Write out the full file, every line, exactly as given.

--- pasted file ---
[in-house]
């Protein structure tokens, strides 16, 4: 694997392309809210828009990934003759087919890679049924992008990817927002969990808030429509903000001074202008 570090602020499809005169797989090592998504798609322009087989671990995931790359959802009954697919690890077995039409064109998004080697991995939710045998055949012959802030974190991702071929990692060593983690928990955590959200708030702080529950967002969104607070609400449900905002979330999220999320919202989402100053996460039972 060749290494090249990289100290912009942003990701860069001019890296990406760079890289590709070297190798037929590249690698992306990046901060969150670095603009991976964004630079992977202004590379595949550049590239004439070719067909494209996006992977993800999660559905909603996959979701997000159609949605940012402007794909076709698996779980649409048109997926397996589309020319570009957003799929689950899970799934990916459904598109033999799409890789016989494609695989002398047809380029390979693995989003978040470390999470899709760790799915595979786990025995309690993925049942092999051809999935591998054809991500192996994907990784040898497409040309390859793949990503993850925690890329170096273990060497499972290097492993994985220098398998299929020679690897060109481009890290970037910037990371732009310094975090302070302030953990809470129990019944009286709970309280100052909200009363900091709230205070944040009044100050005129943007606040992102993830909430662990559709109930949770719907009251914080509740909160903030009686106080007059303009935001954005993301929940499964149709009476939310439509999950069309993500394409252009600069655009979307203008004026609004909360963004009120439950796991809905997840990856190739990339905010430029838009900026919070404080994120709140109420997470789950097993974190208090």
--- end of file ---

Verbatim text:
[in-house]
């Protein structure tokens, strides 16, 4: 694997392309809210828009990934003759087919890679049924992008990817927002969990808030429509903000001074202008 570090602020499809005169797989090592998504798609322009087989671990995931790359959802009954697919690890077995039409064109998004080697991995939710045998055949012959802030974190991702071929990692060593983690928990955590959200708030702080529950967002969104607070609400449900905002979330999220999320919202989402100053996460039972 060749290494090249990289100290912009942003990701860069001019890296990406760079890289590709070297190798037929590249690698992306990046901060969150670095603009991976964004630079992977202004590379595949550049590239004439070719067909494209996006992977993800999660559905909603996959979701997000159609949605940012402007794909076709698996779980649409048109997926397996589309020319570009957003799929689950899970799934990916459904598109033999799409890789016989494609695989002398047809380029390979693995989003978040470390999470899709760790799915595979786990025995309690993925049942092999051809999935591998054809991500192996994907990784040898497409040309390859793949990503993850925690890329170096273990060497499972290097492993994985220098398998299929020679690897060109481009890290970037910037990371732009310094975090302070302030953990809470129990019944009286709970309280100052909200009363900091709230205070944040009044100050005129943007606040992102993830909430662990559709109930949770719907009251914080509740909160903030009686106080007059303009935001954005993301929940499964149709009476939310439509999950069309993500394409252009600069655009979307203008004026609004909360963004009120439950796991809905997840990856190739990339905010430029838009900026919070404080994120709140109420997470789950097993974190208090």